The starters are a strong area here; as well as a few predictable dishes, they offer some more sociable charcuterie and cheese plates, which suit their passion for unusual wines. A mention also has to go to their carefully edited US craft ales.

spanish charcuterie plate

Rib-eye and chips is a bit disappointing. The meat isn’t a particularly great cut and the chips are quite standard. They could be oven chips, or ‘steak cut’ chips – it comes with a salad garnish including iceberg lettuce and grated carrots! This is Queens Park – drag yourselves into the Naughties, at bare minimum, with some rocket/bay spinach/lamb’s lettuce and vine tomatoes! It had a touch of Harvester about it.

The guinea fowl was a bit more interesting, in rich sauce and with seasonal vegetables. Penks also seem to succeed at fish dishes; there are several starters and mains and these seem exhibit more culinary smarts and daring.
guinea fowl
Although I love the idea of neighbourhood restaurants, I have a few problems with Penks.

I want to like it, and I think they’re missing a few tricks especially given such a prime spot. Queens Park is a chi chi little enclave, and the menu is conversely, quite parochial. There are no specials, not enough localism or provenance and the décor is quite bland. This contrasts with the bonkers music and hideous art to combine quite a bizarre atmosphere. Service is erratic too – it’s nice that this is family run, but it could still be professional in feel.

creamy fish concoction

If I was to recommend a few things for this place, they'd be to shamelessly imitate somewhere like The Electric: brunch drinks and more contemporary brunch offering, a NY/faux Parisian style menu with a strong typeface, good music, lower lighting, more specials (including some pastas), modernise the interior, and try to encourage people to come for, and stick around for, the drinks. The atmosphere is a bit dated and subdued, and they’re missing quite a significant slice of the urbane, flashy, hungry and very thirsty types who populate these sides.

A neighbourhood restaurant could do one of a few things: focus on excellent food (La Trompette, at the highest end), or an intimate atmosphere (Ripe Tomato perhaps) or it could be cheap and cheerful, like Small & Beautiful nearby in Kilburn. But Penks doesn’t excel in any of these fields particularly, which seems like a wasted opportunity.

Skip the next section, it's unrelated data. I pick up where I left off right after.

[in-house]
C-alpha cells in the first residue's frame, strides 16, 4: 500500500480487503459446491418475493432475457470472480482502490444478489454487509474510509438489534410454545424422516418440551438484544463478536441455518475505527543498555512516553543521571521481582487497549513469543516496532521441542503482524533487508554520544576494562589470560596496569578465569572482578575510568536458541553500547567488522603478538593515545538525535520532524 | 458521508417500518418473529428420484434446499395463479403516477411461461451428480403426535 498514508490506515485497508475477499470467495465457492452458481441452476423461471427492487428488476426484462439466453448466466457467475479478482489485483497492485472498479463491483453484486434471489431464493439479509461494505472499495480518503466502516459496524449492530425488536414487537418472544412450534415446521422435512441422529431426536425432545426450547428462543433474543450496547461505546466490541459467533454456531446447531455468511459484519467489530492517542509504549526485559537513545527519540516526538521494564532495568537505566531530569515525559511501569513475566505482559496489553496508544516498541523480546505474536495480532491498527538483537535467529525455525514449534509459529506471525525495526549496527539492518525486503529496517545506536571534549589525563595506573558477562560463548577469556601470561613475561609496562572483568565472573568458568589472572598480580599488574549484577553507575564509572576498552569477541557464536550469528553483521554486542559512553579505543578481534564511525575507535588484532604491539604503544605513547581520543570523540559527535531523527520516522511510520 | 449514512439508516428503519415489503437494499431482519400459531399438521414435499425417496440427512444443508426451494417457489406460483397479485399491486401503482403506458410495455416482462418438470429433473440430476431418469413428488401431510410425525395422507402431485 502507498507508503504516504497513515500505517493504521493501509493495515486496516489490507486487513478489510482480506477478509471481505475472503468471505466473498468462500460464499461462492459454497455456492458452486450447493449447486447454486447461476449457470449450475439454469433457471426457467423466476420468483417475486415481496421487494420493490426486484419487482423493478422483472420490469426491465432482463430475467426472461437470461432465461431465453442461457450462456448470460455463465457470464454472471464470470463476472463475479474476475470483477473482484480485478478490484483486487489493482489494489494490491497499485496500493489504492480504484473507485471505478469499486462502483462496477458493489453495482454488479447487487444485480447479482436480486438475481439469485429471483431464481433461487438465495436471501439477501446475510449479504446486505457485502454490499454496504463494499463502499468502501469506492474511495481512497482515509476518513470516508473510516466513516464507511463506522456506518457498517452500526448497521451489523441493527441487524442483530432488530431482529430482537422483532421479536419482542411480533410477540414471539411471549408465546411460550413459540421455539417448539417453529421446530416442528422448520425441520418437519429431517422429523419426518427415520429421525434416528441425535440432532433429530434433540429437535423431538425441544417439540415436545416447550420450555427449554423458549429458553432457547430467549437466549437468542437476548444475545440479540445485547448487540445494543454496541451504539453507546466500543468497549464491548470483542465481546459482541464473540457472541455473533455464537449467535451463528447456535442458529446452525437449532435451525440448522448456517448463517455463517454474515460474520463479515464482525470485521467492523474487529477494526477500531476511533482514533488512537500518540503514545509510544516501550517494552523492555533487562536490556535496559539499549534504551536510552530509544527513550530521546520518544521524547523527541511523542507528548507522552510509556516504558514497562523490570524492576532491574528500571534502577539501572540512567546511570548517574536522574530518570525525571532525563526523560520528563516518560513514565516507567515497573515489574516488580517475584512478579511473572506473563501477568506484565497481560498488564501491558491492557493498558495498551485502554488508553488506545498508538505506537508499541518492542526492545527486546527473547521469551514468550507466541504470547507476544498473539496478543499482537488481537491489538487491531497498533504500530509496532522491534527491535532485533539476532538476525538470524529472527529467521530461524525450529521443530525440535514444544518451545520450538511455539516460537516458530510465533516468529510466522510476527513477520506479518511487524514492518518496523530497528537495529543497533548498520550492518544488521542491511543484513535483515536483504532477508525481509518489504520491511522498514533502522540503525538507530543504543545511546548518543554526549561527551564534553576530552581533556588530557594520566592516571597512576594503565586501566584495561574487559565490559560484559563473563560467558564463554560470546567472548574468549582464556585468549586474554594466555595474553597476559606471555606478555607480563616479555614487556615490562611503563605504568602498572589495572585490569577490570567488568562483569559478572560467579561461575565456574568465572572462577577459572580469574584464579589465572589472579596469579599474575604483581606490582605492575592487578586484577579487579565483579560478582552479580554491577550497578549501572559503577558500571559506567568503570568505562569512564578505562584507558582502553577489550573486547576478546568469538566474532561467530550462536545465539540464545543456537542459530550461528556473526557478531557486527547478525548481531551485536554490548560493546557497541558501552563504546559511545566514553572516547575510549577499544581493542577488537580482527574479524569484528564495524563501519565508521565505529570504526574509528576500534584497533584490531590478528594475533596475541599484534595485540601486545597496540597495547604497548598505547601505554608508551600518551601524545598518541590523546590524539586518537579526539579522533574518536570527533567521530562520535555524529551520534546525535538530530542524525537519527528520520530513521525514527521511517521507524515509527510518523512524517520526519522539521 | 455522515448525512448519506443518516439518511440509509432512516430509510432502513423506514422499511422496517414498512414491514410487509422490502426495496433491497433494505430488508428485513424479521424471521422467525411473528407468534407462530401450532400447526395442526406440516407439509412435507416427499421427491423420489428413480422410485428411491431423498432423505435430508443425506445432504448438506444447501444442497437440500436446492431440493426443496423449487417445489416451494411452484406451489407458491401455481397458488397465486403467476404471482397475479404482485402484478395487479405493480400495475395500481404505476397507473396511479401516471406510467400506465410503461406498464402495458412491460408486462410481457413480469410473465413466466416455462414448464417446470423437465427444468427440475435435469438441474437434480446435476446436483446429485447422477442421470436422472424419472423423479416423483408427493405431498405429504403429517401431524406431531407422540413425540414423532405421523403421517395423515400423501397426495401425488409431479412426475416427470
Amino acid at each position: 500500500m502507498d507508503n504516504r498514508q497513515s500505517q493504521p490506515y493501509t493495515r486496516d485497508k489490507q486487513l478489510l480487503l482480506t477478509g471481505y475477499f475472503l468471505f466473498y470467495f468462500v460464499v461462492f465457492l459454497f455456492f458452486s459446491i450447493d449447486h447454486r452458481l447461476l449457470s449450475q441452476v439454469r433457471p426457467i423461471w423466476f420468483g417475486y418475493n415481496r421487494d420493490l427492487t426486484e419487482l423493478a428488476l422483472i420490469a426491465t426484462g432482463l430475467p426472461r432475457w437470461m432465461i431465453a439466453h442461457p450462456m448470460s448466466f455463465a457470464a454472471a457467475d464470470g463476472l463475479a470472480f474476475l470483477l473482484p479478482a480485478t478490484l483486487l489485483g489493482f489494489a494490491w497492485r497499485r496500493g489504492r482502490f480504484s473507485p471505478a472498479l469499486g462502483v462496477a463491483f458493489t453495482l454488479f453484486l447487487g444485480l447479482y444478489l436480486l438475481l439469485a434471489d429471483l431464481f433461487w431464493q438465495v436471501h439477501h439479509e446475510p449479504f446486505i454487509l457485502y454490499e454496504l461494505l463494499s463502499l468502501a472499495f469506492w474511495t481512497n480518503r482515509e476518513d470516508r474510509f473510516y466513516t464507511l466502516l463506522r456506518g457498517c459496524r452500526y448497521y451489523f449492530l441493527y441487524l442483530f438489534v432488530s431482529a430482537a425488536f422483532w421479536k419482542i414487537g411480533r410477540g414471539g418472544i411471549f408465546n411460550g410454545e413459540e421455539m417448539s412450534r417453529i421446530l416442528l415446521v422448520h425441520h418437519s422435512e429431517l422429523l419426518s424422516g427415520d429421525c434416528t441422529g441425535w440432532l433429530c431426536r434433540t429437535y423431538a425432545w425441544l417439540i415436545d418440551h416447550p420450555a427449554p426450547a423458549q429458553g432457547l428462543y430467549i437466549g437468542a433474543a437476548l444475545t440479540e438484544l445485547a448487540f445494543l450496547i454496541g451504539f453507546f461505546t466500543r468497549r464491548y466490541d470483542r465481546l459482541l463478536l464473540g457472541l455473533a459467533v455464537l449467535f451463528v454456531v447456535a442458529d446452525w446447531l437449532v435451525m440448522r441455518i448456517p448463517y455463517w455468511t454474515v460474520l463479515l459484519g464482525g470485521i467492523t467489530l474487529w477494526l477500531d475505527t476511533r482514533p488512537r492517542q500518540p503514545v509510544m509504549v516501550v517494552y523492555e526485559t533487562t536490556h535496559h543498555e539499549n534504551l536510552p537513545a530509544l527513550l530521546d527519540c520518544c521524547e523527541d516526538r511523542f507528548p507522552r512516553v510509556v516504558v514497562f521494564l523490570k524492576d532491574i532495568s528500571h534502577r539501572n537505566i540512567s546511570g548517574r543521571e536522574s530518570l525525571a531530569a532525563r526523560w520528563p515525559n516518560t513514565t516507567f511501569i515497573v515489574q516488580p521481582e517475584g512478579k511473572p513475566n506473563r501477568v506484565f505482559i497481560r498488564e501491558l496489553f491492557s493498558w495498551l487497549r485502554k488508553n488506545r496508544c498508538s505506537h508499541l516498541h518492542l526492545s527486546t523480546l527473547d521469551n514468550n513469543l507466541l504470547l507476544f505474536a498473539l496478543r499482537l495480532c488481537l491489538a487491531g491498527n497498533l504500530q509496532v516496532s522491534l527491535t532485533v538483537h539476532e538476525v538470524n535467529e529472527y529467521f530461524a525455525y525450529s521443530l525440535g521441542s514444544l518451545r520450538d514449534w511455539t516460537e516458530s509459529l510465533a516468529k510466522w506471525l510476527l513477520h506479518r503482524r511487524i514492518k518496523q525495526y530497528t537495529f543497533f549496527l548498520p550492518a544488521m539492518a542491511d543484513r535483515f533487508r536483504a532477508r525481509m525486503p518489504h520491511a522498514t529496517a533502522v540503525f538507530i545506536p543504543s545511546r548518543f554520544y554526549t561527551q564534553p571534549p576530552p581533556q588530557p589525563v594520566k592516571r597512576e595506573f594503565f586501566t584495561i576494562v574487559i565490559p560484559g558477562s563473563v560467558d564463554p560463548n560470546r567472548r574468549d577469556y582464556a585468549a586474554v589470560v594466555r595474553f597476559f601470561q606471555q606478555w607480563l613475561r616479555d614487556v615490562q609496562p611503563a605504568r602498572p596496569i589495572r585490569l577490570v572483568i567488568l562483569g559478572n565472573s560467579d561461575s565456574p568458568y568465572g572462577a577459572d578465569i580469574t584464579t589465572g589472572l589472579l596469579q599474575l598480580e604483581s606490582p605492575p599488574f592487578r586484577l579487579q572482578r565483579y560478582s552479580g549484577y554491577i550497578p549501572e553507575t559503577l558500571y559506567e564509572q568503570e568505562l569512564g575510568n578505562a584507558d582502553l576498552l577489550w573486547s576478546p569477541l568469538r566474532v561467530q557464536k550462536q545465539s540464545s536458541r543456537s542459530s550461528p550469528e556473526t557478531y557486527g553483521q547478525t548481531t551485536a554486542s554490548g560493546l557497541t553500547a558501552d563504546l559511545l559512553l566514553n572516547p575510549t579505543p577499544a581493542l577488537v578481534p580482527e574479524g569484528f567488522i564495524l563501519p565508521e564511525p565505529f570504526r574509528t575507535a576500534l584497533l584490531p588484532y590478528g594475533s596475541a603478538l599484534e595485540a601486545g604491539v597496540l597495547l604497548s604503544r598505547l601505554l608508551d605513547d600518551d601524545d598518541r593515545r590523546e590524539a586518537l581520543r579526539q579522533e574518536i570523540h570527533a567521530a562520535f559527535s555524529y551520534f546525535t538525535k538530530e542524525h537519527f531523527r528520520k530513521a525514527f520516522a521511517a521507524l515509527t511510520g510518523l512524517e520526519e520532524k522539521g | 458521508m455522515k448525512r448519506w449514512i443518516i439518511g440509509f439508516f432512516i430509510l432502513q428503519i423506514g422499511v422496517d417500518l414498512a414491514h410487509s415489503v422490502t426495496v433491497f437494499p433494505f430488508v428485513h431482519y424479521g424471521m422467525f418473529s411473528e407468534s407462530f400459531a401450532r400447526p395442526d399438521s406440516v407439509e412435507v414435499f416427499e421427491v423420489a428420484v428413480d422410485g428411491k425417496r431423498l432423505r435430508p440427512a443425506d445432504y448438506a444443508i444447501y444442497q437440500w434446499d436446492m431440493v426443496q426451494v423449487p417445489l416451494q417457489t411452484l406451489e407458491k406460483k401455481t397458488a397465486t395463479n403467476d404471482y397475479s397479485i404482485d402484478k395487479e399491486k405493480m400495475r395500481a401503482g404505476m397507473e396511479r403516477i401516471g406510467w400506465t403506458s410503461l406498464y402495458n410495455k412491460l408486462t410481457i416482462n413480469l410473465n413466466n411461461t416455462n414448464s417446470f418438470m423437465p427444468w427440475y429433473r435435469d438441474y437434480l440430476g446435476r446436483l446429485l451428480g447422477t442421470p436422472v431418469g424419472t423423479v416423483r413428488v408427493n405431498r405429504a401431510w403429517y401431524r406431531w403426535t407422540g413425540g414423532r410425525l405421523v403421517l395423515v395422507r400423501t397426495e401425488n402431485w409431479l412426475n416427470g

Food – 5/10 
Drink – 8/10
Service - 5/10 (the waitress forgot a few things)
Value – 7/10  (£40 a head with wine, reasonable but at the upper end of it)
Tap water tales – 8/10 (cold glasses brought without asking, mineral not proffered)  
Staff Hotness – 5/10
Penk's on Urbanspoon

Saturday, 22 October 2011


A quick rundown on my recent trip to Italy and some foodie highlights, starting with Florence. Beautiful city, millions of tourists but a good standard of food across the board, with many gems and a real care for local produce and wine.

La Bussola was right across from our (pretty nice) hotel, the NH Porta Rossa in the historic centre of town. We pretty much rolled out of this place. We sat at the bar – it’s had a refurb since the website pics and is less pastiche-y Italiano trattoria.

The antipasti was amazing, the prosecco was poured to about 250ml...

antipasti - pancetta, salami, pecorino, pear jam
more antipasti - boar salami, fig chutney, another local sheep cheese

The pasta dishes were incredible, and the pizza oven was churning out some amazing looking pizzas to other customers.

wild mushroom pappardelle
Italy on a plate? Basil pappardelle alla caprese.

Of course we had to try Florence’s civic dish – bistecca alla fiorentina. Basically a massive T-bone grilled hot and fast with rock salt, pepper and olive oil. Sadly there’s no picture worth posting as it was devoured in a frenzy.

Il Santino is a tiny little slip of a place across the river, a wine bar attached to a restaurant. We popped in for a quick apertivo and wish we hadn’t had dinner reservations. Expertly staffed by two girls, the wine list was amazing but the salumi and cheeses were really something.

quick snack before dinner...?

We sat at the bar but there were some very cosy seats too. If this place was in London, I’d come all the time. Every area could do with one. Effortless quality with no branding, pride or attitude.

Finally, a great choice right in the touristy area of the Duomo (one street behind in fact) is Coquinarius. It's a small, cosy trattoria and the photos didn't come out very well. But go - great pastas and house wine - I had the homemade pear and pecorino ravioli and it was amazing.